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Thread: How did Studebaker paint their cars in 1963

  1. #1
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    How did Studebaker paint their cars in 1963

    At any point during the painting process, did Studebaker paint the the shell or any of the body panels (doors, fenders, trunk and hood) by themselves/unattached or was the body painted as one complete unit?

    Please advise, thank you

  2. #2
    Silver Hawk Member Milaca's Avatar
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    I don't claim to know, but I believe the front sheet metal assembly (front fenders, inner fenders and grill/header panel being welded together as one on a Lark) was seperate from the cabin when painted.

    In the middle of MinneSTUDEa.

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    President Member StudeMichael's Avatar
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    You will find some info in this article:

    http://www.studebaker-info.org/Magan...264/CL264.html

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    Golden Hawk Member DEEPNHOCK's Avatar
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    I was gonna say...."With a roller", but stopped short....

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    Silver Hawk Member Milaca's Avatar
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    Quote Originally Posted by DEEPNHOCK View Post
    I was gonna say...."With a roller", but stopped short....
    I think your brakes need repair Jeff, as you rolled right through the intersection and said it anyway.

    In the middle of MinneSTUDEa.

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    President Member rockinhawk's Avatar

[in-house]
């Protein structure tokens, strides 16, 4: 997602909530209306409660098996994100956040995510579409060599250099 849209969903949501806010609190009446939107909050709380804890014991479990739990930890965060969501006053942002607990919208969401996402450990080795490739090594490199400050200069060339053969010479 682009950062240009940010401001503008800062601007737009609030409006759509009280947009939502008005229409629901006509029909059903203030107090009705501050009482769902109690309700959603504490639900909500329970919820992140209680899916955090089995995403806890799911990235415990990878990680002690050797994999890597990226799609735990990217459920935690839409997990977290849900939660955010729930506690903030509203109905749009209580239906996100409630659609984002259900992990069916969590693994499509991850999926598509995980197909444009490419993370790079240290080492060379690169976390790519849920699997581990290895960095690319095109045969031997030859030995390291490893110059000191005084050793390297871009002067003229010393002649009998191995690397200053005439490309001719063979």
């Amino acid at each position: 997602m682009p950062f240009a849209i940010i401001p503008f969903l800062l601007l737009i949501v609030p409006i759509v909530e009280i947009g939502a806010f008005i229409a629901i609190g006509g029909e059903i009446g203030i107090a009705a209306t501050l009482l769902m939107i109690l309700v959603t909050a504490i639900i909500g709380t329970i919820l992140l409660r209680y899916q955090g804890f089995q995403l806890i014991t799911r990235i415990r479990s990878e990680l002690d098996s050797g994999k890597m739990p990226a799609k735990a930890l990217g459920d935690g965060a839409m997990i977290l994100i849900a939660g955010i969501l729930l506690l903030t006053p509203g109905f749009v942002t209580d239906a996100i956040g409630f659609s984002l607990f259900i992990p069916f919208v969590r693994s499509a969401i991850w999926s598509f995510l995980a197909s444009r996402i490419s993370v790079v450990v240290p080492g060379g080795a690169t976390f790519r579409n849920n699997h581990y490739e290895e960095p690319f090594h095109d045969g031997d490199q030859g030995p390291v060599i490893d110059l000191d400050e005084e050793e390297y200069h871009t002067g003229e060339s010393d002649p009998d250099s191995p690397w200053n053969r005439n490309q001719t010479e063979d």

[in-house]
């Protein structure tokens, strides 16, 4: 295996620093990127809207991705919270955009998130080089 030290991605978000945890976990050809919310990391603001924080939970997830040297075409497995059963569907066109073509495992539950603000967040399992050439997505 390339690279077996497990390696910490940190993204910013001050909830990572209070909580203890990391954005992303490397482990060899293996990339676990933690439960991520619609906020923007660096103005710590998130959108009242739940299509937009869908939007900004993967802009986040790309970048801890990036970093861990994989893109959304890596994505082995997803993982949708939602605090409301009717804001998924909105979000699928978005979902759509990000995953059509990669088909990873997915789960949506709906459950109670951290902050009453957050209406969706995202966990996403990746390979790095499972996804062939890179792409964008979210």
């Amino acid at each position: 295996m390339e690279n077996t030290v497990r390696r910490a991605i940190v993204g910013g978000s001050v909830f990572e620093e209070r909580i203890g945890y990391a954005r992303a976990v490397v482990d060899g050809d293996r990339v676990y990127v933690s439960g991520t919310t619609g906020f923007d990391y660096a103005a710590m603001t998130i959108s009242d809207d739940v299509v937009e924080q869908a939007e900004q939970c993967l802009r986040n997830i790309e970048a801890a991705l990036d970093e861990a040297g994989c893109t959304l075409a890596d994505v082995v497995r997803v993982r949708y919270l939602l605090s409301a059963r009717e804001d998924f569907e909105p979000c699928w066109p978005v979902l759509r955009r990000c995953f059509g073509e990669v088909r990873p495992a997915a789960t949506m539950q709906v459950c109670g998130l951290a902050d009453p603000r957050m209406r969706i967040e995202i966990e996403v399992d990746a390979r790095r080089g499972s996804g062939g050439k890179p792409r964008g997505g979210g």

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    I think the fenders for the M series were painted sepreately. Many of them were black, whatever the body color
    Neil Thornton

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    Speedster Member Jackson's Avatar
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    At least on the early Larks (59 & 60) the parts on the front clip were painted seperately and I believe the doors and trunk were also. The rear quarters were most likely attached, seam sealed, and painted with the body. I worked there at the time near a paint booth where some of the parts were painted.

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    Golden Hawk Member BobPalma's Avatar
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    Quote Originally Posted by Milaca View Post
    I don't claim to know, but I believe the front sheet metal assembly (front fenders, inner fenders and grill/header panel being welded together as one on a Lark) was seperate from the cabin when painted.
    Yes and No, Milaca. The front-end assembly ("doghouse," if you will), consisting of those parts was painted apart from the balance of the car, as you suggest. However, it wasn't welded together, obviously, it was bolted together.

    This has been so obvious through the years on George Krem's Plain Brown Wrapper 1964 Bermuda Brown Challenger 2-door. The car has been photographed extensively in color over many years. If you take a color photograph of the left front or left side of the car just right, the LF fender looks different from the balance of the left side of the car, as if the LF was repainted at some time.

    That fender has never been refinished (George bought the car new, remember), but it is obvious that the angle of the metallic "lay down" isn't the same between the fender and the door. Had they been painted as an assembly, that wouldn't be the case, of course, because the gun position and resulting metallic pattern would have remained fairly constant as the painter moved from the fender to the door.

    It's not apparent all the time, but some photos of the car taken at just the right angle are quite dramatic as to the metallic pattern varying between the LF fender and the left door.

    (Incidentally, we inspected the car carefully when George bought it. I was with him. There is no evidence it was sent to the doll-up line for a partial respray before it left the factory, either...I mean, how many cheap Challenger 2-doors do you expect got sent to the doll-up line for anything? <GGG>) BP

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    President Member Jeff_H's Avatar